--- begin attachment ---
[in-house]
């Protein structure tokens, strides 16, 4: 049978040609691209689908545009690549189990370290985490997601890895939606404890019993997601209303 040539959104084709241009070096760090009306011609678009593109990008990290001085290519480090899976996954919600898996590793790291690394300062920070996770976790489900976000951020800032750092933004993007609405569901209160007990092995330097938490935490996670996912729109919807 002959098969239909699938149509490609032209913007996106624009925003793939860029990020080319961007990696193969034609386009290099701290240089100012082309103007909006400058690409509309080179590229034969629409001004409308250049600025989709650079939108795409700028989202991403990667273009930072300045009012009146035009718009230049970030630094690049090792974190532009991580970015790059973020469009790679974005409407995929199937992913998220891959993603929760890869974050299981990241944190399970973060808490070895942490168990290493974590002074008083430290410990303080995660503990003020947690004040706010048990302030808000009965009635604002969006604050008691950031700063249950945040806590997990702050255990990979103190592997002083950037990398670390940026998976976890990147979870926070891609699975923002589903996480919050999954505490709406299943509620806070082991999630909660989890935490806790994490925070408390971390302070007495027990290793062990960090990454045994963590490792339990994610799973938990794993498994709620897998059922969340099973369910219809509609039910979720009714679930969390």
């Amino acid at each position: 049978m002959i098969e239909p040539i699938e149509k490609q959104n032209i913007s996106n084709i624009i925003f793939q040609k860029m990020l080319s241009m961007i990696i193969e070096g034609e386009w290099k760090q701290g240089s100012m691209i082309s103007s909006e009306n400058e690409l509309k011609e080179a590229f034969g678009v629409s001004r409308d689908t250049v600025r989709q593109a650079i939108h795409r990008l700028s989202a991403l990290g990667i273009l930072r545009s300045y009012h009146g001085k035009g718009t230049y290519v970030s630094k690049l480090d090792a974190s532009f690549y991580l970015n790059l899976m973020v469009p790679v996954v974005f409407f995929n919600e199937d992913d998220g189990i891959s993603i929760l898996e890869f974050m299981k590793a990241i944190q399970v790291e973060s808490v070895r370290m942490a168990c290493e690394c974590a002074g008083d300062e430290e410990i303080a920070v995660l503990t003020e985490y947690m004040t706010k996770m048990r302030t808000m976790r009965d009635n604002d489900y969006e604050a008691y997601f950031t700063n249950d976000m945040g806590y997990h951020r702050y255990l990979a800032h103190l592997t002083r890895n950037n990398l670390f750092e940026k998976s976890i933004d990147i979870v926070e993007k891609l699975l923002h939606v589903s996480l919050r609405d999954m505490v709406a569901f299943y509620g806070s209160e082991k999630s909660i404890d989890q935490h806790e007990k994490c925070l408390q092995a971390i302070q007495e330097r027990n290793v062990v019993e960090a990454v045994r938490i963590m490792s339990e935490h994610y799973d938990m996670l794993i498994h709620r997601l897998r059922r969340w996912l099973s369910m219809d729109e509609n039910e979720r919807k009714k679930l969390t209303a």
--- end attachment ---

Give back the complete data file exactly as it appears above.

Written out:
[in-house]
């Protein structure tokens, strides 16, 4: 049978040609691209689908545009690549189990370290985490997601890895939606404890019993997601209303 040539959104084709241009070096760090009306011609678009593109990008990290001085290519480090899976996954919600898996590793790291690394300062920070996770976790489900976000951020800032750092933004993007609405569901209160007990092995330097938490935490996670996912729109919807 002959098969239909699938149509490609032209913007996106624009925003793939860029990020080319961007990696193969034609386009290099701290240089100012082309103007909006400058690409509309080179590229034969629409001004409308250049600025989709650079939108795409700028989202991403990667273009930072300045009012009146035009718009230049970030630094690049090792974190532009991580970015790059973020469009790679974005409407995929199937992913998220891959993603929760890869974050299981990241944190399970973060808490070895942490168990290493974590002074008083430290410990303080995660503990003020947690004040706010048990302030808000009965009635604002969006604050008691950031700063249950945040806590997990702050255990990979103190592997002083950037990398670390940026998976976890990147979870926070891609699975923002589903996480919050999954505490709406299943509620806070082991999630909660989890935490806790994490925070408390971390302070007495027990290793062990960090990454045994963590490792339990994610799973938990794993498994709620897998059922969340099973369910219809509609039910979720009714679930969390």
């Amino acid at each position: 049978m002959i098969e239909p040539i699938e149509k490609q959104n032209i913007s996106n084709i624009i925003f793939q040609k860029m990020l080319s241009m961007i990696i193969e070096g034609e386009w290099k760090q701290g240089s100012m691209i082309s103007s909006e009306n400058e690409l509309k011609e080179a590229f034969g678009v629409s001004r409308d689908t250049v600025r989709q593109a650079i939108h795409r990008l700028s989202a991403l990290g990667i273009l930072r545009s300045y009012h009146g001085k035009g718009t230049y290519v970030s630094k690049l480090d090792a974190s532009f690549y991580l970015n790059l899976m973020v469009p790679v996954v974005f409407f995929n919600e199937d992913d998220g189990i891959s993603i929760l898996e890869f974050m299981k590793a990241i944190q399970v790291e973060s808490v070895r370290m942490a168990c290493e690394c974590a002074g008083d300062e430290e410990i303080a920070v995660l503990t003020e985490y947690m004040t706010k996770m048990r302030t808000m976790r009965d009635n604002d489900y969006e604050a008691y997601f950031t700063n249950d976000m945040g806590y997990h951020r702050y255990l990979a800032h103190l592997t002083r890895n950037n990398l670390f750092e940026k998976s976890i933004d990147i979870v926070e993007k891609l699975l923002h939606v589903s996480l919050r609405d999954m505490v709406a569901f299943y509620g806070s209160e082991k999630s909660i404890d989890q935490h806790e007990k994490c925070l408390q092995a971390i302070q007495e330097r027990n290793v062990v019993e960090a990454v045994r938490i963590m490792s339990e935490h994610y799973d938990m996670l794993i498994h709620r997601l897998r059922r969340w996912l099973s369910m219809d729109e509609n039910e979720r919807k009714k679930l969390t209303a």